Last weekend I made my first trip (one of many, I hope) to The Metropolitan Museum of Art for an afternoon with my mom. I’ve wanted to visit the Met since before I can remember, and once I was there it was very hard to leave. Being surrounded by so much artwork from all over the world, and from such far reaches of history, gives me a thrill. There’s a sense of being suddenly connected to cultures and artistic ideas that we otherwise would’ve never had any insight into, and just being open to that can elevate one’s own creativity and expand one’s imagination. A lot of people think art is just a luxury, or that it’s exclusive, but I really think its basic importance is that it heightens our ability to feel; it gives us a chance to experience our own emotional reactions to ideas. I think art teaches compassion, and in a time when compassion is so often overlooked how is that not something worth preserving, right?
Charles James: Beyond Fashion | The Daughters of Catulle Mendès (Auguste Renoir, 1888)
Our first stop was the Charles James: Beyond Fashion exhibit in the newly revamped Costume Institute. Being a special exhibition at the museum, my understanding was that photography wasn’t allowed (though let me tell you, I was one of only a few people who heeded that rule), but you can see a glimpse of it on the Met’s website. I especially love the second video on this page which shows some of the fascinating ways technology was incorporated into the exhibit. While some of James’s designs look very straightforward and (dare I say it) typical for the 1950s, the exhibit goes beyond what we see (literally, using x-rays and simulated images) to connect the viewer with James’s unique genius. His eye for structure and his imaginative approach to cutting was unlike anything I’ve ever seen. My favorite part of the exhibit was seeing the dresses, suits, and coats beside a computer screen that then deconstructed the garments to show exactly how they were made (and making it look super easy in the process). There’s also a small gallery with samples of James’s hats, from his early days as a milliner, as well as different bits of his history. (One thing I loved was his handwritten list of people he wished he had dressed, among them “Miss Audrey Hepburn, a wisp of steel” and “Mr. Mick Jagger, sexy bastard”.) The exhibit closes on August 10 so if you’re in the Manhattan area I can’t recommend it enough!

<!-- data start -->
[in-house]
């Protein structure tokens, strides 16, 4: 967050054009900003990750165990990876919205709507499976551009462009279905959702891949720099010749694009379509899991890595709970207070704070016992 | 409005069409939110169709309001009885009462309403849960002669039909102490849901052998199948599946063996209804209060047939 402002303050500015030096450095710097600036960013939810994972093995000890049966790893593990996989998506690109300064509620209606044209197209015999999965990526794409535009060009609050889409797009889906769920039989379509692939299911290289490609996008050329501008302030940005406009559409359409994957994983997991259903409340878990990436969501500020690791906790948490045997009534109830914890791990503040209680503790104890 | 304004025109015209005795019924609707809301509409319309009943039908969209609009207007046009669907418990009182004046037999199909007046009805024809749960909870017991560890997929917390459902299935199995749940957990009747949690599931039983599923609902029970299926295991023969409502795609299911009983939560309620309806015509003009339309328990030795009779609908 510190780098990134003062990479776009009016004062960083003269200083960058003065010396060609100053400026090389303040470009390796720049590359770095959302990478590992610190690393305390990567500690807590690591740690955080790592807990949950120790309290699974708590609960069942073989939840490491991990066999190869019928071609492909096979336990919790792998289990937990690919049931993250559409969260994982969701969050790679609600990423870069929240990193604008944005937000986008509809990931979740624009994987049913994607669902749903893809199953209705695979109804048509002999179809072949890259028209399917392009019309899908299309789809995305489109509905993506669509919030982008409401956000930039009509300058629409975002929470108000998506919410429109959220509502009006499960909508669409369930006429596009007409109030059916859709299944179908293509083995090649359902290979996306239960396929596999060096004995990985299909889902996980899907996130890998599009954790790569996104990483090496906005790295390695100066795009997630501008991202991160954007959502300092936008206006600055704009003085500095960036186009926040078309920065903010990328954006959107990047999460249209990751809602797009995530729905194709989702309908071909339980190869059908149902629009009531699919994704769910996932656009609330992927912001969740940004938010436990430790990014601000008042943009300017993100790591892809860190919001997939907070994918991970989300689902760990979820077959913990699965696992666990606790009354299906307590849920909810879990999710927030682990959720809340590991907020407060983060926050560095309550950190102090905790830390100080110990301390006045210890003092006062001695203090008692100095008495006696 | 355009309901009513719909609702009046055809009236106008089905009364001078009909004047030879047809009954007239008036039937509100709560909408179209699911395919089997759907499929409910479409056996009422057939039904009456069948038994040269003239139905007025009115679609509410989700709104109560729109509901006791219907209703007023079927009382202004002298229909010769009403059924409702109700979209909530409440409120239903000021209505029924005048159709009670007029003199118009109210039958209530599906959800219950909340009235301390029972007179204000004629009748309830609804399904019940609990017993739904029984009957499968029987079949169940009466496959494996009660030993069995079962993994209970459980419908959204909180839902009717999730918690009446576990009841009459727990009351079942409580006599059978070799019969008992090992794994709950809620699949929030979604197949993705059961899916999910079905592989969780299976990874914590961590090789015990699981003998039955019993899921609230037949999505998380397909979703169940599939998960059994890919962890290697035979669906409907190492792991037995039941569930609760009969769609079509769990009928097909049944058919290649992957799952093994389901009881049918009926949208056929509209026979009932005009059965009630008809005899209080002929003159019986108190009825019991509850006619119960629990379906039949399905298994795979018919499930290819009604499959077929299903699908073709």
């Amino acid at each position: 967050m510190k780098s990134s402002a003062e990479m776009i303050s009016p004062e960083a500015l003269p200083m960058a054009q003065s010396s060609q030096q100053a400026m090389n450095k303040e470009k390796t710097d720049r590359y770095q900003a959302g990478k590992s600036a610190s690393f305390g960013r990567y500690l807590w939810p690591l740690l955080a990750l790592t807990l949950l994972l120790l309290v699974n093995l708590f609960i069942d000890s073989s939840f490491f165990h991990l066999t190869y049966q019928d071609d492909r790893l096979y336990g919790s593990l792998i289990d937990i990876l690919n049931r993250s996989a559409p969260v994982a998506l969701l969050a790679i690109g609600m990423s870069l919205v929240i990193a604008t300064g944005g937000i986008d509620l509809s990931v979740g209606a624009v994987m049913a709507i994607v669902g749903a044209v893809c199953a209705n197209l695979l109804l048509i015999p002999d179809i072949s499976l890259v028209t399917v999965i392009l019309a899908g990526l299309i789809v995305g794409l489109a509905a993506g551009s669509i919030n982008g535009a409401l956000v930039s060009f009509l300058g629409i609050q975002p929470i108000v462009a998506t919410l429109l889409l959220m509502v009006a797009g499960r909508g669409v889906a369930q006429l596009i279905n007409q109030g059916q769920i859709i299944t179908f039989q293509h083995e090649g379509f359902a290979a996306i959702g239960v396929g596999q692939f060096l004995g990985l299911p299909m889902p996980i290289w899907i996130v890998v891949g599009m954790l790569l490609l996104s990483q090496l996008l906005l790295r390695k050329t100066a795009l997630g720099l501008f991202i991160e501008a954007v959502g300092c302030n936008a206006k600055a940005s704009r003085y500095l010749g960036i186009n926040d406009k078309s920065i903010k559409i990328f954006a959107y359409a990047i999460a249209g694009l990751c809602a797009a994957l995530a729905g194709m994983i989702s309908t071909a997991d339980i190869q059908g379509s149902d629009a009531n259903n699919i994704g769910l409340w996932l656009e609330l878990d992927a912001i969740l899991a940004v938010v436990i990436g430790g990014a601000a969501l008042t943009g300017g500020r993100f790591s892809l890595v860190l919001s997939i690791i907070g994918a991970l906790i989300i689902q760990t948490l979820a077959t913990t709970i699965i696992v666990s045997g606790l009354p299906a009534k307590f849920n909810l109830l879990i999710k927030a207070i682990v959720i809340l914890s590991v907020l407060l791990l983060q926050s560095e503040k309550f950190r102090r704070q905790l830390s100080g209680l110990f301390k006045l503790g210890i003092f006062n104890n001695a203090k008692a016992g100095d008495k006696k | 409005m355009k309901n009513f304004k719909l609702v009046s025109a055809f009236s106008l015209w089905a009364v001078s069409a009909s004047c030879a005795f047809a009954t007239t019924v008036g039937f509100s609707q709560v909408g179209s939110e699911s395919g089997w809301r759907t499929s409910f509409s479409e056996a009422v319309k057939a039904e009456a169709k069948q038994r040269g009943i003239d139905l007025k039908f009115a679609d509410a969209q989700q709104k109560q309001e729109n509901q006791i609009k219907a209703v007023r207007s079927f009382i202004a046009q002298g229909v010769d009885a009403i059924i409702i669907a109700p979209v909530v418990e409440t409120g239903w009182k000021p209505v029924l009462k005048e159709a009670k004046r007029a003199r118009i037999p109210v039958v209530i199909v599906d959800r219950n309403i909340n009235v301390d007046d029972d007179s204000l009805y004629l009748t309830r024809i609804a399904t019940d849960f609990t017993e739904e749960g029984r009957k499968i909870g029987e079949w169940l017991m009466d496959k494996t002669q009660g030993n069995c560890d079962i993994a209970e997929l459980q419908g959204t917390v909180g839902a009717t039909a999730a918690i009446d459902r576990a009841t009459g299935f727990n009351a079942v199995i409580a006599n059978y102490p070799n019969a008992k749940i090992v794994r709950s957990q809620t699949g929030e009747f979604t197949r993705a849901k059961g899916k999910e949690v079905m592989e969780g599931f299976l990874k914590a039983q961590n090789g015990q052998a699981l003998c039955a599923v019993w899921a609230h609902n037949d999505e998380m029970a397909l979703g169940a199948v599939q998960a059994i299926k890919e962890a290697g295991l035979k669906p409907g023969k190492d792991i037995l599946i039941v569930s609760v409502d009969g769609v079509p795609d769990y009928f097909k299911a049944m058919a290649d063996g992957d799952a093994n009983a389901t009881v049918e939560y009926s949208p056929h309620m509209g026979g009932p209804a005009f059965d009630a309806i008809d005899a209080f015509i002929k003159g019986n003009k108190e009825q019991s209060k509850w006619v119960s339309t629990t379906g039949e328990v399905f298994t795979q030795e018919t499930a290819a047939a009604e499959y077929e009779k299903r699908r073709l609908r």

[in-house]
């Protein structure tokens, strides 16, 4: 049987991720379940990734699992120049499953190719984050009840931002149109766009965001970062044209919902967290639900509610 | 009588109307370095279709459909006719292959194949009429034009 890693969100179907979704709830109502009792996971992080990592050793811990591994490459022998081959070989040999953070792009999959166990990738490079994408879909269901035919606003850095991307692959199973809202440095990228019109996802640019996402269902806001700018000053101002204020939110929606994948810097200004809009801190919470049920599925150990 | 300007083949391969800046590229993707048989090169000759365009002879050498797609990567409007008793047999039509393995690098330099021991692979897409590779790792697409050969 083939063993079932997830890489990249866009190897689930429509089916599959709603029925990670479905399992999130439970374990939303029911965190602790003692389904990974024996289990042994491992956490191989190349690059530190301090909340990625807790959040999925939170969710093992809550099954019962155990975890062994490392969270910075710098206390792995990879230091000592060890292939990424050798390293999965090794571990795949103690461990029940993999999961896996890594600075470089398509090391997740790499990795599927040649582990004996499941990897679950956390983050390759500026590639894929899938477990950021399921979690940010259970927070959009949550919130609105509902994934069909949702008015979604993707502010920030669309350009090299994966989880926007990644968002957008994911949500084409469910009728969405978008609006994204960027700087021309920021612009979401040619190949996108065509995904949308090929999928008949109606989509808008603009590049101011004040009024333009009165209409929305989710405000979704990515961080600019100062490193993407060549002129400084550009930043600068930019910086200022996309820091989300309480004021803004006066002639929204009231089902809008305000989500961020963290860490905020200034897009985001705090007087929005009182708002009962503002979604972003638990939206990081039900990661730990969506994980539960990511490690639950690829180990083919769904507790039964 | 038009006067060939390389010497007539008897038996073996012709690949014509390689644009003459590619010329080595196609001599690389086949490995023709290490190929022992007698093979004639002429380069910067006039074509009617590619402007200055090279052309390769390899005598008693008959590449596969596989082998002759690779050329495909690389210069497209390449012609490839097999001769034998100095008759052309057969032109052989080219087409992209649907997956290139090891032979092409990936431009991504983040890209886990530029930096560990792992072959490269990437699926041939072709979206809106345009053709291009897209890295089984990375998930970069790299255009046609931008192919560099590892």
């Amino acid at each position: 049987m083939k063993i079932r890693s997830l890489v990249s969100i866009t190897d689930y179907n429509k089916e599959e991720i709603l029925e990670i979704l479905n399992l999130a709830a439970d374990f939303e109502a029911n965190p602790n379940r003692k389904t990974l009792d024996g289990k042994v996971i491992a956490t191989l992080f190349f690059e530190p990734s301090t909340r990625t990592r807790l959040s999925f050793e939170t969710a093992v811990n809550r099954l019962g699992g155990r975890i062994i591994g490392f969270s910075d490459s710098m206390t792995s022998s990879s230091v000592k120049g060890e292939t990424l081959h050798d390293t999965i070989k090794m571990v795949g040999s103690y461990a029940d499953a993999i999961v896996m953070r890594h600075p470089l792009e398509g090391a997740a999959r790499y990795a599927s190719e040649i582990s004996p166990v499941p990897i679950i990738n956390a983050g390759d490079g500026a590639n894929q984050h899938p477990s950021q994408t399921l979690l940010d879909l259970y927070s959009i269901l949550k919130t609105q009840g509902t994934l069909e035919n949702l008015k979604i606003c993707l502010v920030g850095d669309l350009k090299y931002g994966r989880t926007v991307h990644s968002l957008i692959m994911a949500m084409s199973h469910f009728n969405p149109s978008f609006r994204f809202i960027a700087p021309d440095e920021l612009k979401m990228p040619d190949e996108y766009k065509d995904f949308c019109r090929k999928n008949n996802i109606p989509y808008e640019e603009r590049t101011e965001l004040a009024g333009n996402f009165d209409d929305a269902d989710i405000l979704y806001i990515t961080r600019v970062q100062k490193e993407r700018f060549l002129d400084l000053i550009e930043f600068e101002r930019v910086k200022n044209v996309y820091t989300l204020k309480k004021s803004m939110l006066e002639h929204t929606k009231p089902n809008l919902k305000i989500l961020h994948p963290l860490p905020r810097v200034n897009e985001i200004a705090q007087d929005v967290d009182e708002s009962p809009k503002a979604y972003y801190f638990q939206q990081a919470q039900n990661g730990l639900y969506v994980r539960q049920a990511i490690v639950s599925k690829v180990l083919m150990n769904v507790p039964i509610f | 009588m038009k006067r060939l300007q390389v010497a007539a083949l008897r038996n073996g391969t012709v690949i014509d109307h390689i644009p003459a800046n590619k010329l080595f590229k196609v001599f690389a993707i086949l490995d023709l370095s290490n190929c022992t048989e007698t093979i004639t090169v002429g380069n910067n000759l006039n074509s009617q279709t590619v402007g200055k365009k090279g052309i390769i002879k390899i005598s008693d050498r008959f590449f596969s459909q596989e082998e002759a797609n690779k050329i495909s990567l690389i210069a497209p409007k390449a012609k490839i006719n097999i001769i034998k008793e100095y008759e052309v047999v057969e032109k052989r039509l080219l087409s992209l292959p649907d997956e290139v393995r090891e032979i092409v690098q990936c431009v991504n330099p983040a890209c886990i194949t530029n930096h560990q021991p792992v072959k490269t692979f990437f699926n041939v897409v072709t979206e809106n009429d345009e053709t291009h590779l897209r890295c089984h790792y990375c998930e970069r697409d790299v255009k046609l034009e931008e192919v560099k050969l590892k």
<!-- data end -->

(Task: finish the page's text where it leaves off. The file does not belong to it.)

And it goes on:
Although photography in the Charles James exhibit wasn’t allowed, still photos are welcome in the galleries containing the permanent collection, so when we later traipsed over to see my beloved Impressionists I was in full-on shutterbug mode. I took nearly 100 pictures that day!
Water Lilies (Claude Monet, 1919)
The Boulevard Montmarte on a Winter Morning (Camille Pissarro, 1897)
Young Woman Seated on a Sofa (Berthe Morisot, 1879)
Madame Manet (Édouard Manet, 1880)
The Dance Class (Edgar Degas, 1874)
View of Marly-le-Roi from Coeur-Volant (Alfred Sisley, 1876)
The Organ Rehearsal (Henry Lerolle, 1885)
Self-Portrait with a Straw Hat (Vincent van Gogh, 1887)
Monet was my first favorite artist, and I’ve seen some of his painting in-person before, but the Met’s collection of 19th century Europe’s masters is more impressive than I had anticipated. I loved seeing some of Berthe Morisot’s work (one of the few women who exhibited with the famed Impressionists in Paris – girl power!), as well as the incredible range of work they have from Degas. (Edgar appears in a few collective galleries, but then he has a few rooms all to himself as well.) While there were the classic Degas dancers, the Met also has on view some of his pastel nudes (two of my favorites being Woman with a Towel and Woman Combing Her Hair) which I just find to be so unflinchingly real and beautiful at the same time (it’s nice to think, if life imitates art, that the unflinchingly real can be beautiful at the same time!). The Met also has some of his sculptures, which I was really excited to see, especially this one. There was also van Gogh’s infamous self-portrait, and a gallery full of Camille Pissarro, who I really think captures the essence of Impressionism beautiful.
Do I sound like I have any idea what I’m talking about? I really don’t. I just like pretty pictures. (Also, if you’re a fan of Degas or the Impressionists at large I can’t recommend this novel enough!)